Summaries of health policy coverage from major news organizations
Not-For-Profit Organization ‘Recycles’ Antiretrovirals for HIV/AIDS Patients in Developing Nations
Aid for AIDS, a New York City-based not-for-profit organization, collects unused antiretroviral drugs from the United States and Canada and redistributes them to HIV-positive people in developing nations, Reuters Health reports. The drugs, which may have gone unused due to the death of a patient, breaks in treatment or a change in drug regimen, are inventoried, sorted and shipped throughout the developing world. The "recycled" drugs are then distributed to individuals approved through an application process in which clients must provide proof of their HIV status and current information on their medical history, including CD4+ T cell counts. The organization also gives priority to applicants who are AIDS educators or advocates so that the donated medications go to individuals whose continued survival has a "ripple effect, helping prevent the spread" of the disease in their communities. Once accepted, clients must provide CD4+ T cell counts every six months so that Program Director Jaime Valencia can chart their progress. Aid for AIDS Founder Jesus Aguais said that the organization's strong ties to doctors in South America, Central America and Africa has made abuse of the program through the reselling of donated drugs "almost nonexistent," according to Reuters Health. With a budget of $240,000 last year, Aid for AIDS distributed more than $5 million in AIDS-related drugs, Aguais said, adding that the organization hopes to raise additional funds to expand the program (Mundell, Reuters Health, 4/14).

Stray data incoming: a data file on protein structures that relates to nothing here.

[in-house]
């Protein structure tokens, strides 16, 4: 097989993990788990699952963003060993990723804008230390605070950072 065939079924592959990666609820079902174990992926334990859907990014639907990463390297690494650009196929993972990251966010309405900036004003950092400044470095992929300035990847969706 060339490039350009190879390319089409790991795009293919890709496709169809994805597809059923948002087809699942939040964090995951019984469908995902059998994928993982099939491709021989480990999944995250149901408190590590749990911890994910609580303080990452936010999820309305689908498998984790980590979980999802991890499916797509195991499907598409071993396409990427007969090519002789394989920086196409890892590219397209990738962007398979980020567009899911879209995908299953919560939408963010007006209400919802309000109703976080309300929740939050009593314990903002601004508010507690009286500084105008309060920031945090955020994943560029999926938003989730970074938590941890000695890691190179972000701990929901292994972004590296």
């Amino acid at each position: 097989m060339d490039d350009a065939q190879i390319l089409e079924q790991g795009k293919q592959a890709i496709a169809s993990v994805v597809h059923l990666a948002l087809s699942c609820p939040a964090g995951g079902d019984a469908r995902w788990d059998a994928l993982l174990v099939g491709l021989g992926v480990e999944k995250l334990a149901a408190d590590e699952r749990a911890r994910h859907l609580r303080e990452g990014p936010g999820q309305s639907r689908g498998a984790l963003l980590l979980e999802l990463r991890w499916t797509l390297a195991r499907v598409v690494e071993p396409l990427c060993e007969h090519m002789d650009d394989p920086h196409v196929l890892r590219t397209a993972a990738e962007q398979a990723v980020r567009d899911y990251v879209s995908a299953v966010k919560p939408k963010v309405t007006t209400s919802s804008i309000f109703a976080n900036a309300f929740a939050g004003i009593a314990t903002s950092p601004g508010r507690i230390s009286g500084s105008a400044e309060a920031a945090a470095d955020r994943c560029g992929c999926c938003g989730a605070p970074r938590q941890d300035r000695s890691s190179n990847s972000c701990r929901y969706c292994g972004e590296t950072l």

This is part of the KHN Morning Briefing, a summary of health policy coverage from major news organizations. Sign up for an email subscription.